This page contains information on informality-related projects, organised by the contributors to the Encyclopaedia, to foster collaboration among the authors.
Forthcoming: Routledge Handbook of Character Assassination and Reputation Management
CFP: Informal institutions and international business
Informal institutions and international business - A special issue of the Journal of International Business Studies
- Luis Alfonso Dau (Northeastern University, USA, L.Dau@northeastern.edu)
- Aya Chacar (Florida International University, USA, email@example.com)
- Marjorie Lyles (Indiana University, USA, firstname.lastname@example.org)
- Jiatao Li (Hong Kong University of Science and Technology, Hong Kong, email@example.com)
Deadline for submission: August 31, 2018
Tentative publication date: Spring 2020
This call invites papers focusing on the relationship between informal institutions and international business. In this special issue, we understand institutions to be “humanly devised constraints” or “the rules of the game in a society” (North, 1990: 3). Much attention has been paid to formal institutions, or the written (or codified) rules or constraints, such as laws, regulations, constitutions, contracts, property rights, and formal agreements. On the other hand, much less attention has been given to informal institutions or the typically unwritten but socially shared rules and constraints (Pejovich, 1999; Sartor & Beamish, 2014; Sauerwald & Peng, 2013). These informal institutions include common values, cognitions, beliefs, traditions, customs, sanctions, and norms of behavior that are often expected or taken for granted (North, 1990, 2005). In common parlance, the term ‘institutions’ is often used to refer to ‘organizations’ (e.g., governments, international organizations, non-governmental organizations, etc.), but it is important to distinguish between institutions and organizations for academic purposes in order to examine the relationship between them (Chacar, Celo, & Hesterly, 2017; North, 1990, 2005; Scott, 2013). For instance, the WTO is an organization that provides a formal institutional framework of written rules to which its member countries agree to adhere. Simultaneously, membership in the WTO creates informal (or unwritten) institutional structures between member nations, such as reciprocity and interdependency expectations. Papers examining the interaction of formal and informal institutions on international business are also welcome.
In the advent of globalization, the international business literature has increasingly emphasized the importance of considering the institutional environment, instead of studying firm behavior in a vacuum (Dau, 2012, 2013, 2017; Eden, 2010; Kostova, 1997, Kostova et al., 2008; Li, 2013; Li & Qian, 2013). Still, a gap exists in our understanding of informal institutions, as formal institutions only provide part of the picture (North, 1990). This gap is particularly problematic in developing and emerging markets, where informal institutions may have a more prominent role, enabling and facilitating business transactions (Khanna & Palepu, 1997, 2000; Verbeke & Kano, 2013).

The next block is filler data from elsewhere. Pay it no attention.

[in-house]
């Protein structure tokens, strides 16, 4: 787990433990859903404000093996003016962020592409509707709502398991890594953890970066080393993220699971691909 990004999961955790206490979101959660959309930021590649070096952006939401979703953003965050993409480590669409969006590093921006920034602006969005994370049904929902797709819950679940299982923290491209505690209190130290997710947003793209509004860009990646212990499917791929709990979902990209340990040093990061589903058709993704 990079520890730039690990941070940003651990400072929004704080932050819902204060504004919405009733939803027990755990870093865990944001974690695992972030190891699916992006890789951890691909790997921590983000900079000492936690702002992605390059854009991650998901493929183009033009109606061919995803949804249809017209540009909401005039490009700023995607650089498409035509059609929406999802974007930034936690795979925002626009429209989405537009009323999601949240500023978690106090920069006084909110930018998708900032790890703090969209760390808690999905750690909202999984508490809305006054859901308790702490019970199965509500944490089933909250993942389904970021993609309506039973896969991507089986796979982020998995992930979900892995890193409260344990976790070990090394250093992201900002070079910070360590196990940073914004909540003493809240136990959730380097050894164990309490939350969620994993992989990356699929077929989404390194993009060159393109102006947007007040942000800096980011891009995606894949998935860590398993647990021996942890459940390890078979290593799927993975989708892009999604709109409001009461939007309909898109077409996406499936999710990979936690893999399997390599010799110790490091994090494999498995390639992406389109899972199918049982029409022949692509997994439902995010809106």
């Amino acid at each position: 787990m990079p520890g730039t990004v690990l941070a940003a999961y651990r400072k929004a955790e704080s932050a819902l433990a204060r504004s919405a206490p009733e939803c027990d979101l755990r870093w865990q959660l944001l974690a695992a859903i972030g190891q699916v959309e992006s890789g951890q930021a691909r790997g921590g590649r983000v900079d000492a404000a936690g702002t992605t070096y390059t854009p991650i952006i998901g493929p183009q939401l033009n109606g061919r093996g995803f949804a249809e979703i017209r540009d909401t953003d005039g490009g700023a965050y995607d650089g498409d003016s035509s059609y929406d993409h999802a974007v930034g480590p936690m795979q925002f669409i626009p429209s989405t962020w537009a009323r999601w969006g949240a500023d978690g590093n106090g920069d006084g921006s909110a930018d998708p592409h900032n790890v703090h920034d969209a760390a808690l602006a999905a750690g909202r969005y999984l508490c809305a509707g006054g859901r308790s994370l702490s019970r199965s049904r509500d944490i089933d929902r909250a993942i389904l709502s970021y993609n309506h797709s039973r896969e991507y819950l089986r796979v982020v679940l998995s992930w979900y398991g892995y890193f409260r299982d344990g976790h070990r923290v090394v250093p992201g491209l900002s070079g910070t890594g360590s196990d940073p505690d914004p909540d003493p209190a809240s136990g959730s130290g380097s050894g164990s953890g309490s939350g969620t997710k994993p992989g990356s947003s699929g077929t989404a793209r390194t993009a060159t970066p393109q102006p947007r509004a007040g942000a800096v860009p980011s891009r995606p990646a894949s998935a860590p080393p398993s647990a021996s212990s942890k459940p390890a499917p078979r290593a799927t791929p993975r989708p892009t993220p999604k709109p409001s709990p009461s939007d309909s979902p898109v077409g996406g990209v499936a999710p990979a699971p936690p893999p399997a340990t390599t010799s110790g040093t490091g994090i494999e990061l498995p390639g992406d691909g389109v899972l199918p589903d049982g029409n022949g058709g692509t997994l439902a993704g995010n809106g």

Note that this special issue invites papers on informal institutions and not culture, although submissions may examine their relationship and tease out the differences between the two constructs as they relate to international business. Some prior work has treated culture and informal institutions as synonymous. However, these two terms are distinct albeit they can overlap at times. Definitions of culture vary in the literature, but it is typically defined as “the collective programming of the human mind that distinguishes the members of one human group from those of another. Culture in this sense is a system of collectively held values” (Hofstede, 1984: 51). It “is the deeper level of basic assumptions and beliefs” (Schein, 1985: 6-7; see also, Hofstede, 1980, 1994; House et al., 2004; Schein, 2004; Tung & Verbeke, 2010). Informal institutions, on the other hand, are the actual unwritten rules and norms of behavior (North, 1990, 2005), which likely arise as a result of and in conjunction with the cultural framework, but also of formal structures in place in a given location. For instance, whereas culture is often captured with broad dimensions such as the degree of uncertainty avoidance (Hofstede, 1980), embeddedness (Schwartz, 1992), or assertiveness (House, et al., 2004), informal institutions specifically refer to the shared unwritten rules or norms in a society, organization, or other social grouping.
Interdisciplinary Work and Work from Different Perspectives
Interdisciplinary work and research from different institutional perspectives is particularly welcome. Campbell (2004) has identified three main “institutional theories”: rational choice institutionalism (or institutional economics/comparative institutional analyses) (North, 1990; Williamson, 1975, 1985, 2000), organizational institutionalism (or neo-institutional theory) (DiMaggio & Powell, 1991; Scott, 1987, 2013), and historical institutionalism (or institutional sociology) (Granovetter, 1985, 1992, 2017). These theoretical strands are associated primarily with economics, political science, and sociology, respectively, but have been used across disciplines using other names as well (Campbell, 2004).
Submissions should make a clear and novel theoretical contribution, but may build on any theoretical lens (e.g., internalization theory, resource based view, transaction cost economics, evolutionary theory, learning theory, agency theory, etc.) in addition to the institutional theories (Cantwell et al., 2010; Dunning & Lundan, 2008, 2010). What is critical is to use the institutional framework to help develop new theoretical insights.
Furthermore, we encourage work that provides novel ways of measuring informal institutions.